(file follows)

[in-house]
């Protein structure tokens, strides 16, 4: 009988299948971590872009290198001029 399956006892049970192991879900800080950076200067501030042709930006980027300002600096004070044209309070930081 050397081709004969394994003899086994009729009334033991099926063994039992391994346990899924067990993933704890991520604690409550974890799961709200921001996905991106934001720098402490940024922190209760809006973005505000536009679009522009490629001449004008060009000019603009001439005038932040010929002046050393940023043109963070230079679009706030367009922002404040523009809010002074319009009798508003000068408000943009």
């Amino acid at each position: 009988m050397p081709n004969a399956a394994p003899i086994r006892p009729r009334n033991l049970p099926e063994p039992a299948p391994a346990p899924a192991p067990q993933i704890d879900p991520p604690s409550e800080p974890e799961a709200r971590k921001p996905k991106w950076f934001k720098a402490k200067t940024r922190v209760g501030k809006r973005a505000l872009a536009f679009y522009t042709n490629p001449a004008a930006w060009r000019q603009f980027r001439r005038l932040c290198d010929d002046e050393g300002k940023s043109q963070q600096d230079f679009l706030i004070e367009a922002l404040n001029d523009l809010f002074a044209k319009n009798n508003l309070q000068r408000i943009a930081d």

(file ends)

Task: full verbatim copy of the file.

[in-house]
């Protein structure tokens, strides 16, 4: 009988299948971590872009290198001029 399956006892049970192991879900800080950076200067501030042709930006980027300002600096004070044209309070930081 050397081709004969394994003899086994009729009334033991099926063994039992391994346990899924067990993933704890991520604690409550974890799961709200921001996905991106934001720098402490940024922190209760809006973005505000536009679009522009490629001449004008060009000019603009001439005038932040010929002046050393940023043109963070230079679009706030367009922002404040523009809010002074319009009798508003000068408000943009």
């Amino acid at each position: 009988m050397p081709n004969a399956a394994p003899i086994r006892p009729r009334n033991l049970p099926e063994p039992a299948p391994a346990p899924a192991p067990q993933i704890d879900p991520p604690s409550e800080p974890e799961a709200r971590k921001p996905k991106w950076f934001k720098a402490k200067t940024r922190v209760g501030k809006r973005a505000l872009a536009f679009y522009t042709n490629p001449a004008a930006w060009r000019q603009f980027r001439r005038l932040c290198d010929d002046e050393g300002k940023s043109q963070q600096d230079f679009l706030i004070e367009a922002l404040n001029d523009l809010f002074a044209k319009n009798n508003l309070q000068r408000i943009a930081d």